In gastropods, the mantle cavity houses some of the vital organs, including the heart, the kidney and the gills. In pulmonates, the lungs replace the gills and the arrangements and the morphologies of the organs of the mantle cavity gain significance in the understanding of the evolutionary relationships between the different groups. Below is the mantle removed from a specimen of the land snail Rumina saharica.
The mantle cavity of Rumina saharica flipped over and turned inside out; the organs along the left-hand side in this photograph would be along the right-hand side of a live snail. Abbreviations: P, the outside opening of the pneumostome (breathing hole); MC, mantle collar (the front edge of the mantle that is fused to the top of the head in a live snail); K, kidney, V, ventricle; A, auricle (the ventricle and the auricle together make up the heart); R, rectum (its opening is within the pneumostome); L, lung. The blue dots mark the ureter, while the red dots the principle pulmonary vein.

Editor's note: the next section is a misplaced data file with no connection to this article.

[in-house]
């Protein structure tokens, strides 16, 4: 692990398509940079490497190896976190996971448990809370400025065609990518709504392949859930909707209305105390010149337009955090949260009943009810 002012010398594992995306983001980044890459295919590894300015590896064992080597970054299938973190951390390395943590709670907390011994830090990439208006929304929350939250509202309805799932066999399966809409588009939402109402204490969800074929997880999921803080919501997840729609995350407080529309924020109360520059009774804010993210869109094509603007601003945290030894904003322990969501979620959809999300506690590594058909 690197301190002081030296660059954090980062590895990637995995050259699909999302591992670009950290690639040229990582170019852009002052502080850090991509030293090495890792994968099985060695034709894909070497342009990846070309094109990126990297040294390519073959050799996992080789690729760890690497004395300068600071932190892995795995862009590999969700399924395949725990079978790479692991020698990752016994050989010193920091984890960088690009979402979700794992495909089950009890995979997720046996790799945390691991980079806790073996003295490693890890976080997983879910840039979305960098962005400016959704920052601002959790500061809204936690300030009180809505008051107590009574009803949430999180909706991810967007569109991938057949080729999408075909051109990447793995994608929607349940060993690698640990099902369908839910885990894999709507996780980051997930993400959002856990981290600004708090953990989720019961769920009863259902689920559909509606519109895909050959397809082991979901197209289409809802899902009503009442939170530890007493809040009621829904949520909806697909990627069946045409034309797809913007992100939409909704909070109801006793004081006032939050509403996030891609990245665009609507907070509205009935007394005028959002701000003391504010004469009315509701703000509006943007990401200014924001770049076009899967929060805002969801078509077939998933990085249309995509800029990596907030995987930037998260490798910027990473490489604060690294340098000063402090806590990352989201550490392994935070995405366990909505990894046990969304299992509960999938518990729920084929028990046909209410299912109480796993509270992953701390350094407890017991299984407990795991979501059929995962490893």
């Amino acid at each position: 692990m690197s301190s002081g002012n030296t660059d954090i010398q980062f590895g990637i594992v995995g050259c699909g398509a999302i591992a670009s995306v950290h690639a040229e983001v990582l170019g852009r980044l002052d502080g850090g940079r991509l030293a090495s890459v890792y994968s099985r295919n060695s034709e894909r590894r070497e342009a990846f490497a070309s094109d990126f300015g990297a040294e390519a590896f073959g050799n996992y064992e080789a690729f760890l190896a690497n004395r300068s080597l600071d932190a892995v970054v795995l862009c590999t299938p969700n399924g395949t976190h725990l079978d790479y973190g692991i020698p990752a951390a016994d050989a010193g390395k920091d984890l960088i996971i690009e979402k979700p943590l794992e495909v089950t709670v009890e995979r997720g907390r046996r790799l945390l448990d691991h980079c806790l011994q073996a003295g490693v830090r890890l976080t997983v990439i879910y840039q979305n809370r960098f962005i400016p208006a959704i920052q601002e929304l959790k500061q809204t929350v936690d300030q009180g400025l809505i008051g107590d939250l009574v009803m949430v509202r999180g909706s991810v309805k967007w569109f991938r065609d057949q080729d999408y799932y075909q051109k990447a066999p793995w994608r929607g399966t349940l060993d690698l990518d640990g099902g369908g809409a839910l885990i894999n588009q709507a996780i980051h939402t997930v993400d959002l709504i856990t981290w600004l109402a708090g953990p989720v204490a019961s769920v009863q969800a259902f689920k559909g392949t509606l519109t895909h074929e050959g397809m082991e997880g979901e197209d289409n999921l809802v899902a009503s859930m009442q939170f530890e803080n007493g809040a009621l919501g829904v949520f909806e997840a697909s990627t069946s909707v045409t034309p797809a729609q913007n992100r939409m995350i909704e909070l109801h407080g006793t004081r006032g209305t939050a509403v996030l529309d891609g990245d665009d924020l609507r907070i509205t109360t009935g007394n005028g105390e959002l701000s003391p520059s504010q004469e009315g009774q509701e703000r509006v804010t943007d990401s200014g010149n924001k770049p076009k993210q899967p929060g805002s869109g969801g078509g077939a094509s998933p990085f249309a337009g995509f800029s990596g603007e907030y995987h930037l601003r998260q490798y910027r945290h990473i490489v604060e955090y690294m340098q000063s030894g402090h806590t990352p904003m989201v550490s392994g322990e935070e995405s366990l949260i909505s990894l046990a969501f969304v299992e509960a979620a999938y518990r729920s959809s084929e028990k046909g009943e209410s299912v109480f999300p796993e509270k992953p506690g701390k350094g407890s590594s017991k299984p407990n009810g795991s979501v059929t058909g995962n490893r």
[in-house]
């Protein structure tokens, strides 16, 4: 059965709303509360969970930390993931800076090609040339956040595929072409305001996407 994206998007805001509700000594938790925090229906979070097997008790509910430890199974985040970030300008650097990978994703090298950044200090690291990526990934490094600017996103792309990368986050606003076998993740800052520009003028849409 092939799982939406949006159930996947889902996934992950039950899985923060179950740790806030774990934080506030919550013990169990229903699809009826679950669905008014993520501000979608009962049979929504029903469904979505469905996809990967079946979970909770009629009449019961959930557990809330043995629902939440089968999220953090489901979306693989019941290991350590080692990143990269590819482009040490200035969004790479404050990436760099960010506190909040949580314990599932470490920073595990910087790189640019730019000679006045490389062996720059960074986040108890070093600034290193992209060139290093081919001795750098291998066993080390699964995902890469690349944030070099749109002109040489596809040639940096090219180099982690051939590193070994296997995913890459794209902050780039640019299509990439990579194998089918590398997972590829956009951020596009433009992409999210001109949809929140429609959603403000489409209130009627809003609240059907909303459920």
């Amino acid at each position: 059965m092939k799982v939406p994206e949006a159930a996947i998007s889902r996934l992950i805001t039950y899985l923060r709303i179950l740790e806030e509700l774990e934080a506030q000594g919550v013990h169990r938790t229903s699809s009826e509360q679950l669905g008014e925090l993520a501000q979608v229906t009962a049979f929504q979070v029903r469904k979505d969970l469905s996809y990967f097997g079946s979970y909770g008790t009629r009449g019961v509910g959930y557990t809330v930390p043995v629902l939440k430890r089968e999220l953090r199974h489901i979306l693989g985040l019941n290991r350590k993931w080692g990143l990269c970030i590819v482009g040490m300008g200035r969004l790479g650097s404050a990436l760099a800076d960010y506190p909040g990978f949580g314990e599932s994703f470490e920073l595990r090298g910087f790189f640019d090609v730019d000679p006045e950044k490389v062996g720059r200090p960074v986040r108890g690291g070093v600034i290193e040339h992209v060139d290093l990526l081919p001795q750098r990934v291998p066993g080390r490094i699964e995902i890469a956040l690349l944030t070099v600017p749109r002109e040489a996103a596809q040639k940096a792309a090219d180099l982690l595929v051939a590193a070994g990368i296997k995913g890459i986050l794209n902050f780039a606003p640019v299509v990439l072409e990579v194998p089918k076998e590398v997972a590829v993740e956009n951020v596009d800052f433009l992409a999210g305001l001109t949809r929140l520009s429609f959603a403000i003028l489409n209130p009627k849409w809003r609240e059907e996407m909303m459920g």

Compare this with the mantle cavity of Rumina decollata below.
The mantle cavity of Rumina decollata from Pilsbry (Fig. 81 in LMNA, II:1, 1946). The kidney and the ureter are in blue, while the heart and the principle pulmonary vein are in green.
Note how in both species the ureter, instead of running directly towards the mantle collar, first goes down, turns around and then goes up towards the pneumostome, near which it drains to the outside. The snails with this peculiar anatomy belong to the group Sigmurethra.
I am primarily interested in the venation of the lungs of pulmonate land snails. Below is a closer shot of the lung of Rumina saharica showing some of the secondary veins covering the roof the mantle cavity.
The colorized drawing of the mantle cavity of
There will be more posts on this subject in the future. Incidentally, this was the 1st dissection I did this year.